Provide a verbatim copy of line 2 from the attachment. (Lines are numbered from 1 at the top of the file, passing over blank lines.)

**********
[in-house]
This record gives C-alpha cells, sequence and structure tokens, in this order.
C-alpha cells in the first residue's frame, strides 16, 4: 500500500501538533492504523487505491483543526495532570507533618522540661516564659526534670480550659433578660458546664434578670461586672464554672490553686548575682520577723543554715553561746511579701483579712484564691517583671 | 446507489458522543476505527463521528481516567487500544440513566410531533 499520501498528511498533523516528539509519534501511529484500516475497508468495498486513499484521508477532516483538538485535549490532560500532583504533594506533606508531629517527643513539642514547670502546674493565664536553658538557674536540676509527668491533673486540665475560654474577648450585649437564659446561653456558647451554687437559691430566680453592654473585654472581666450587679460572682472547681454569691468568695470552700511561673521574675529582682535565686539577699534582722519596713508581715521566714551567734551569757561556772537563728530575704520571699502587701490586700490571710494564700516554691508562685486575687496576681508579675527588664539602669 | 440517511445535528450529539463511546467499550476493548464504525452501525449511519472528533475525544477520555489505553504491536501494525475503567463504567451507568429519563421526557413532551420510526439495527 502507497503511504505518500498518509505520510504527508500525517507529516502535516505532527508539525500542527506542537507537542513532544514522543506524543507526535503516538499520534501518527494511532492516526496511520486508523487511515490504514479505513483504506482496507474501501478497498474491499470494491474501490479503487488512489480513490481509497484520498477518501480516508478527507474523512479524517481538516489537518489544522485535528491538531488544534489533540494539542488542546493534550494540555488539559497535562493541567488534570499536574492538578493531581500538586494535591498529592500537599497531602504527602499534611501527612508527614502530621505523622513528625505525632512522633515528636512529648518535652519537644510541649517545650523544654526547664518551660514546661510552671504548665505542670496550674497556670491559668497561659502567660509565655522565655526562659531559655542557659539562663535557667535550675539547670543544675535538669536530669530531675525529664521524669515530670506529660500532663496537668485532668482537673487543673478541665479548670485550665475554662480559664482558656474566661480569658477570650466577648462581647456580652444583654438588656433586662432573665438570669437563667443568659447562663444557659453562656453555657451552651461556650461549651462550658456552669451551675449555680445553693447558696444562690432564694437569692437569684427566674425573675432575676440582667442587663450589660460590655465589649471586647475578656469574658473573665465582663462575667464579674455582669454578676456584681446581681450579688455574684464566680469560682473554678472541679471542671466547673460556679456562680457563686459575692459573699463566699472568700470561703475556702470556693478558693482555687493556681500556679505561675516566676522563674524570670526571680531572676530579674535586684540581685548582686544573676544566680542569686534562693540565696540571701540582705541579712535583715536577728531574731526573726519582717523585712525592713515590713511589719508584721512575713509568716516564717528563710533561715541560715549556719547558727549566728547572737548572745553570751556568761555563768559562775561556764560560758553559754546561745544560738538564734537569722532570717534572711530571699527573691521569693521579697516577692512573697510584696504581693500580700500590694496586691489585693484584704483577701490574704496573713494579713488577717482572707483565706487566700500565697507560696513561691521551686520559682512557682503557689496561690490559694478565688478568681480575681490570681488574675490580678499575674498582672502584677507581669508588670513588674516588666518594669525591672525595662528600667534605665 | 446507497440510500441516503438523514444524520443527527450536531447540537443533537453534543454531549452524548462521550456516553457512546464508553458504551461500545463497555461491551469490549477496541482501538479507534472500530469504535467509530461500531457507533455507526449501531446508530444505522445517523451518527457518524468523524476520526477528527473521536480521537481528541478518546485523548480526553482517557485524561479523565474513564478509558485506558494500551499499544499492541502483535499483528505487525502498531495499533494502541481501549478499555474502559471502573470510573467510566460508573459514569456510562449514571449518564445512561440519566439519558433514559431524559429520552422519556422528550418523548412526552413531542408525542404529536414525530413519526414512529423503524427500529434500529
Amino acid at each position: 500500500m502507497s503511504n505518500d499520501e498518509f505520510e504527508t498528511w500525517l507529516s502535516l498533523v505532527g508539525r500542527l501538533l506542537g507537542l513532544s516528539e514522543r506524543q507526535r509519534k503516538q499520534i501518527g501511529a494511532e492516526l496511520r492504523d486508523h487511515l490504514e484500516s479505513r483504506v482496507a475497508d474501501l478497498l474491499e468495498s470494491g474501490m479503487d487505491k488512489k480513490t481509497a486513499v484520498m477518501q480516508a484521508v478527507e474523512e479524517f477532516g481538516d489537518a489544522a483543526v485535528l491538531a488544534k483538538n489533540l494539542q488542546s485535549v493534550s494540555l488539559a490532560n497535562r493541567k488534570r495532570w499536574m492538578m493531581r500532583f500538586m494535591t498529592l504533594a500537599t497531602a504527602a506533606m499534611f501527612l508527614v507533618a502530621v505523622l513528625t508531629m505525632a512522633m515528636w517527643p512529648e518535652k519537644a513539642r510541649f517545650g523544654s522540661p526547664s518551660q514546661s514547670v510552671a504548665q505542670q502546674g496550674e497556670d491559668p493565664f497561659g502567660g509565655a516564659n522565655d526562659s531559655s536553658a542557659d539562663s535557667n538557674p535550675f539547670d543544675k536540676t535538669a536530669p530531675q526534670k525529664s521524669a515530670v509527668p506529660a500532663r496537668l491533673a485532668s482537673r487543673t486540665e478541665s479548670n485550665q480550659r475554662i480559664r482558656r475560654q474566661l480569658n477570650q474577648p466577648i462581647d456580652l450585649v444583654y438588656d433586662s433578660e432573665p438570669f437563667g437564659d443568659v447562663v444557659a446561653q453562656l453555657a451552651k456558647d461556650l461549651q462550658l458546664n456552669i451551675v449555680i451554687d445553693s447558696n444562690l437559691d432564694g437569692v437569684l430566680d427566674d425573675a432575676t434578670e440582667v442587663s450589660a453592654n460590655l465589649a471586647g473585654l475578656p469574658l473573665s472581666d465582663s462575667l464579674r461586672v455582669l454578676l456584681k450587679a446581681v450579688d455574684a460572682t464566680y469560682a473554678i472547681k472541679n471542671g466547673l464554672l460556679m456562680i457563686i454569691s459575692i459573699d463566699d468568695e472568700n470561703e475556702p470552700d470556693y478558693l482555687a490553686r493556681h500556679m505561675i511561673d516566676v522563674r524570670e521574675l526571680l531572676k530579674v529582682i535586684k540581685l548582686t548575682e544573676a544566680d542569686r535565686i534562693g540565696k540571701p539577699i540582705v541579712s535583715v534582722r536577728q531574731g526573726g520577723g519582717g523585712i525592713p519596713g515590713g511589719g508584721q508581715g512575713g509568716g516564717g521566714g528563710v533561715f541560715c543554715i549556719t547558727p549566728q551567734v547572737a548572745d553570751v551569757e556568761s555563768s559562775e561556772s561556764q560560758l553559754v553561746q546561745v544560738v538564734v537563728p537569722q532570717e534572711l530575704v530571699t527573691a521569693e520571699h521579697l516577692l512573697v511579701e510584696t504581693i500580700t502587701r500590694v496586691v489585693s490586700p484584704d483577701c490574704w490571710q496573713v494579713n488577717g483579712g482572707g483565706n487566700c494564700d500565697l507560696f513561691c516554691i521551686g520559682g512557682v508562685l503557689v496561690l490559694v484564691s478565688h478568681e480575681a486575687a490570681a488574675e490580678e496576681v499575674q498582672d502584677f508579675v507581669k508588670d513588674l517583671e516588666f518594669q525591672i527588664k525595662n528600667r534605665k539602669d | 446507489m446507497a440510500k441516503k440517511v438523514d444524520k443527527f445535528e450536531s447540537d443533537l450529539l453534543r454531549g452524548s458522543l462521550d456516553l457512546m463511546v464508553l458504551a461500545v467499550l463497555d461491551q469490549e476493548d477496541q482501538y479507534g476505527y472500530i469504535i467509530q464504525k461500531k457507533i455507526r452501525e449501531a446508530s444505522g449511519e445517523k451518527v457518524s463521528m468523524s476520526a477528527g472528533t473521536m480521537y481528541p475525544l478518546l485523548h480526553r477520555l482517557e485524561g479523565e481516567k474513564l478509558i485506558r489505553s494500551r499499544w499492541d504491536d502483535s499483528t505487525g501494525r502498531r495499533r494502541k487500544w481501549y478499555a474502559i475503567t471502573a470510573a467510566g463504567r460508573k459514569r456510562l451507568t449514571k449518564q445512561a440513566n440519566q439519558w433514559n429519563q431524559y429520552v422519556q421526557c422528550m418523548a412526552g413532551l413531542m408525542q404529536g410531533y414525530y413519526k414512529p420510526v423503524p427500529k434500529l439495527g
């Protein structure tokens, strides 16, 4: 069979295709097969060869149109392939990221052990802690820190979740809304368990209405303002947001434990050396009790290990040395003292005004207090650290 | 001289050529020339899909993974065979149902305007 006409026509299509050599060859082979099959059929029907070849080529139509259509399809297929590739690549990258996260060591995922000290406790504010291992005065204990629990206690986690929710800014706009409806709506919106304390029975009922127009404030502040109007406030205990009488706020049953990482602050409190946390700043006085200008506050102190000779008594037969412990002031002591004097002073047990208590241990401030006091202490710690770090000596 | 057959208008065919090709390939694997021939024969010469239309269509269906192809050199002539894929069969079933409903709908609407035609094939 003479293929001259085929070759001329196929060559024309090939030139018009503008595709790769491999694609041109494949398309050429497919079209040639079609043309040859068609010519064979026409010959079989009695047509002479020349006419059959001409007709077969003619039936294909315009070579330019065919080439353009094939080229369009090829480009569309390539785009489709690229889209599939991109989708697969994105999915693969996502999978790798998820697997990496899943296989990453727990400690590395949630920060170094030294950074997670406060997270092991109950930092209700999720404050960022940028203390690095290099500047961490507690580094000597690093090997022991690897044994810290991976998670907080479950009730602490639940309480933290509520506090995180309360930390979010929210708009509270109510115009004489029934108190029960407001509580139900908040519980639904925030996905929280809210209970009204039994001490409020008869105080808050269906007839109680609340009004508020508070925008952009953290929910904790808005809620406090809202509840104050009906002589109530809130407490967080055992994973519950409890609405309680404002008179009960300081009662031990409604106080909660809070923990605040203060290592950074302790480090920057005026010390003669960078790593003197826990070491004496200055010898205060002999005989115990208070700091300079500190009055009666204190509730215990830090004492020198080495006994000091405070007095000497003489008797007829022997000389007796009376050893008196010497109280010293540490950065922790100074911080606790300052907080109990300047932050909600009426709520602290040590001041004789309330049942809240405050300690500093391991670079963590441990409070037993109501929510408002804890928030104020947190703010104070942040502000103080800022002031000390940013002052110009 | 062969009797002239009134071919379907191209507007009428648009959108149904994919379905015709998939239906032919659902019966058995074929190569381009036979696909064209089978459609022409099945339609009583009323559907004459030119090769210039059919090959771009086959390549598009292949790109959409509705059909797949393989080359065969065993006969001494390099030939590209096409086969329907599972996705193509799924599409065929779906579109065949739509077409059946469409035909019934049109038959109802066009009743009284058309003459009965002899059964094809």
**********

This record gives C-alpha cells, sequence and structure tokens, in this order.